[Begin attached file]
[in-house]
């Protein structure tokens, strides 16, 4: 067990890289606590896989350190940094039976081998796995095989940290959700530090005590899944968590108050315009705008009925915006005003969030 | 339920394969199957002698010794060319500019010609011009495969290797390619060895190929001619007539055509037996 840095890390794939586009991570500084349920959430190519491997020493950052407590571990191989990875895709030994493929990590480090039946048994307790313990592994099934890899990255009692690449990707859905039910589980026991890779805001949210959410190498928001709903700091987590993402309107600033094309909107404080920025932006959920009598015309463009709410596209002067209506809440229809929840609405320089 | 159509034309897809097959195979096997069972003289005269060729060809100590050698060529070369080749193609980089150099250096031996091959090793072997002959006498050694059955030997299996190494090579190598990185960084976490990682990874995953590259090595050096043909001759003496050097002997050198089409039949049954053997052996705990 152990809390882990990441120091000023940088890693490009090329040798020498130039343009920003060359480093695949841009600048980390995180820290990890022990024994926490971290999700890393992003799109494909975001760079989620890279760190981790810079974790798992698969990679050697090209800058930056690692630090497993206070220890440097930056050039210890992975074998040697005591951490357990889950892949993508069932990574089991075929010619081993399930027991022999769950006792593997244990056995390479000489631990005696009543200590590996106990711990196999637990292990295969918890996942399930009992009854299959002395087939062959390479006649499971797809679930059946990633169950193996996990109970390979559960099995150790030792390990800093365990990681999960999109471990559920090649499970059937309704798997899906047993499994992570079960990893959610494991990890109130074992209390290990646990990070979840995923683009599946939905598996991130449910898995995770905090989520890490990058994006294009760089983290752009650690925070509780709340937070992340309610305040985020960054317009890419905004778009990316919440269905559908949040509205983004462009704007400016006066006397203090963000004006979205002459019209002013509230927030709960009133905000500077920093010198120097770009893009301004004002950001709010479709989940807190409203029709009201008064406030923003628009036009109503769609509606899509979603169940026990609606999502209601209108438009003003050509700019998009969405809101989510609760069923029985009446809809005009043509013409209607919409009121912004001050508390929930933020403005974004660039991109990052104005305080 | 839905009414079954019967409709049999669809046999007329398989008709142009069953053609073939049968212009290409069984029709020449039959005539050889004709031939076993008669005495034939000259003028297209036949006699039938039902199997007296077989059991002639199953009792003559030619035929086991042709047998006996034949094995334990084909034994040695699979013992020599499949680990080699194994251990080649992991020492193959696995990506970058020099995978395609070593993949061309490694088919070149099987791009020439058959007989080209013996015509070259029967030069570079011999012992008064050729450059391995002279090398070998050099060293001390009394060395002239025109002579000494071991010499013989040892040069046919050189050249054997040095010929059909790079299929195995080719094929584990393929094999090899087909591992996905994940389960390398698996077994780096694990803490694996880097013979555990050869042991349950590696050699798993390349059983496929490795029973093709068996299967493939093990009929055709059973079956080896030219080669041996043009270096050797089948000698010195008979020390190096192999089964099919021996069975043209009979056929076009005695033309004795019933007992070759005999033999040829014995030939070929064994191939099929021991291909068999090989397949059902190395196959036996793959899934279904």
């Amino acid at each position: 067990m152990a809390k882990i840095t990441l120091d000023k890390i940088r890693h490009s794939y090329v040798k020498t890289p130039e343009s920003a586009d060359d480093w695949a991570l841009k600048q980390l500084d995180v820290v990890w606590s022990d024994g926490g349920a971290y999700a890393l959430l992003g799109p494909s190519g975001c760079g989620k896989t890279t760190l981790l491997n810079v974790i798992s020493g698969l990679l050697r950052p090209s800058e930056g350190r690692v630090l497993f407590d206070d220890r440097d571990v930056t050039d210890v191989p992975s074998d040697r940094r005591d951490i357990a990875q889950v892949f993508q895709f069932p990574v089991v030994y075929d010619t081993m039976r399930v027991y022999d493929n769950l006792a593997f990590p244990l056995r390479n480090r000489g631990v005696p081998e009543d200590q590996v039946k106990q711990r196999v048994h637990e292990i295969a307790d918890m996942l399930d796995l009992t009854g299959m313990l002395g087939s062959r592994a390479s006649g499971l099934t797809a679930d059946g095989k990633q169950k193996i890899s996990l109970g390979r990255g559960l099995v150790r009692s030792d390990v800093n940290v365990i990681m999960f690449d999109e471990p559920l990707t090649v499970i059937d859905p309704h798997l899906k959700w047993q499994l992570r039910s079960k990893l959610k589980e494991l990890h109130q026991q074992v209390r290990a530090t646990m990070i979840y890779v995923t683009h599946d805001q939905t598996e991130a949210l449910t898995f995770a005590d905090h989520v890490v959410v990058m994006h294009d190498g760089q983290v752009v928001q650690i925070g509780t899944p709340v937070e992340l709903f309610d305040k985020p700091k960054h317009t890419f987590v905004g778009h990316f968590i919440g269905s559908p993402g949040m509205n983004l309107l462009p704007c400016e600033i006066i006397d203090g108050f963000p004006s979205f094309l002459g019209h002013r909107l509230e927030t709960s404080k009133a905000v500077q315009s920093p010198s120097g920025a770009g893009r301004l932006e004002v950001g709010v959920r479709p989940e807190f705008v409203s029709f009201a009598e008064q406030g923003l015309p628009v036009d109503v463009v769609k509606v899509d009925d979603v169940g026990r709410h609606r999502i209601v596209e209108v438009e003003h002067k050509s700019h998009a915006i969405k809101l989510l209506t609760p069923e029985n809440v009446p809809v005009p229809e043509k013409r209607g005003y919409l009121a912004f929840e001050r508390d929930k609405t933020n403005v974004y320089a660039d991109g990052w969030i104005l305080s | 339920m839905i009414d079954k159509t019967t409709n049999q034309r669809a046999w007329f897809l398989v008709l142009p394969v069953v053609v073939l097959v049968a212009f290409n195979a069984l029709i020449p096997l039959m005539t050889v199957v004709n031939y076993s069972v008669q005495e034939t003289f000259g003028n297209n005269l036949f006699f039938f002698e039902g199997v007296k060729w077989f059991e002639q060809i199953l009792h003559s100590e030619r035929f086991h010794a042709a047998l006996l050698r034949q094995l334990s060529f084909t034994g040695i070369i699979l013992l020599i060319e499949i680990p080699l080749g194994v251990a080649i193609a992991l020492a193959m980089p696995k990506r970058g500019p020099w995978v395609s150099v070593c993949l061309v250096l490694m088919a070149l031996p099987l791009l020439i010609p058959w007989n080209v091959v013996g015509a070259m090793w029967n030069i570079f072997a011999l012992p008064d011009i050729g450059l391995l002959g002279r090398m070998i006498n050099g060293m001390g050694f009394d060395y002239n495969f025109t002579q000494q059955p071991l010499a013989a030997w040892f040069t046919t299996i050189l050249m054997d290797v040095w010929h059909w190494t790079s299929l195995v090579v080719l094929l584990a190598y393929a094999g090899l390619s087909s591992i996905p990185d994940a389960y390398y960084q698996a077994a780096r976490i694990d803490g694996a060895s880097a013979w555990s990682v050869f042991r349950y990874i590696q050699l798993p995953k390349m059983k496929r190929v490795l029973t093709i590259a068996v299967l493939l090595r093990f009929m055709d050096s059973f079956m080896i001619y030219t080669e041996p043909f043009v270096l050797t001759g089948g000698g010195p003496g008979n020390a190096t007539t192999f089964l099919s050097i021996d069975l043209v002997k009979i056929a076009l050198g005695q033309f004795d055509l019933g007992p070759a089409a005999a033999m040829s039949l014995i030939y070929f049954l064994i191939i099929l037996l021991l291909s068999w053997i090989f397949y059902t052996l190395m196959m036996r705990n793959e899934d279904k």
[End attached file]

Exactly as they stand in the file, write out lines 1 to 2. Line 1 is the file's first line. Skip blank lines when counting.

[in-house]
């Protein structure tokens, strides 16, 4: 067990890289606590896989350190940094039976081998796995095989940290959700530090005590899944968590108050315009705008009925915006005003969030 | 339920394969199957002698010794060319500019010609011009495969290797390619060895190929001619007539055509037996 840095890390794939586009991570500084349920959430190519491997020493950052407590571990191989990875895709030994493929990590480090039946048994307790313990592994099934890899990255009692690449990707859905039910589980026991890779805001949210959410190498928001709903700091987590993402309107600033094309909107404080920025932006959920009598015309463009709410596209002067209506809440229809929840609405320089 | 159509034309897809097959195979096997069972003289005269060729060809100590050698060529070369080749193609980089150099250096031996091959090793072997002959006498050694059955030997299996190494090579190598990185960084976490990682990874995953590259090595050096043909001759003496050097002997050198089409039949049954053997052996705990 152990809390882990990441120091000023940088890693490009090329040798020498130039343009920003060359480093695949841009600048980390995180820290990890022990024994926490971290999700890393992003799109494909975001760079989620890279760190981790810079974790798992698969990679050697090209800058930056690692630090497993206070220890440097930056050039210890992975074998040697005591951490357990889950892949993508069932990574089991075929010619081993399930027991022999769950006792593997244990056995390479000489631990005696009543200590590996106990711990196999637990292990295969918890996942399930009992009854299959002395087939062959390479006649499971797809679930059946990633169950193996996990109970390979559960099995150790030792390990800093365990990681999960999109471990559920090649499970059937309704798997899906047993499994992570079960990893959610494991990890109130074992209390290990646990990070979840995923683009599946939905598996991130449910898995995770905090989520890490990058994006294009760089983290752009650690925070509780709340937070992340309610305040985020960054317009890419905004778009990316919440269905559908949040509205983004462009704007400016006066006397203090963000004006979205002459019209002013509230927030709960009133905000500077920093010198120097770009893009301004004002950001709010479709989940807190409203029709009201008064406030923003628009036009109503769609509606899509979603169940026990609606999502209601209108438009003003050509700019998009969405809101989510609760069923029985009446809809005009043509013409209607919409009121912004001050508390929930933020403005974004660039991109990052104005305080 | 839905009414079954019967409709049999669809046999007329398989008709142009069953053609073939049968212009290409069984029709020449039959005539050889004709031939076993008669005495034939000259003028297209036949006699039938039902199997007296077989059991002639199953009792003559030619035929086991042709047998006996034949094995334990084909034994040695699979013992020599499949680990080699194994251990080649992991020492193959696995990506970058020099995978395609070593993949061309490694088919070149099987791009020439058959007989080209013996015509070259029967030069570079011999012992008064050729450059391995002279090398070998050099060293001390009394060395002239025109002579000494071991010499013989040892040069046919050189050249054997040095010929059909790079299929195995080719094929584990393929094999090899087909591992996905994940389960390398698996077994780096694990803490694996880097013979555990050869042991349950590696050699798993390349059983496929490795029973093709068996299967493939093990009929055709059973079956080896030219080669041996043009270096050797089948000698010195008979020390190096192999089964099919021996069975043209009979056929076009005695033309004795019933007992070759005999033999040829014995030939070929064994191939099929021991291909068999090989397949059902190395196959036996793959899934279904």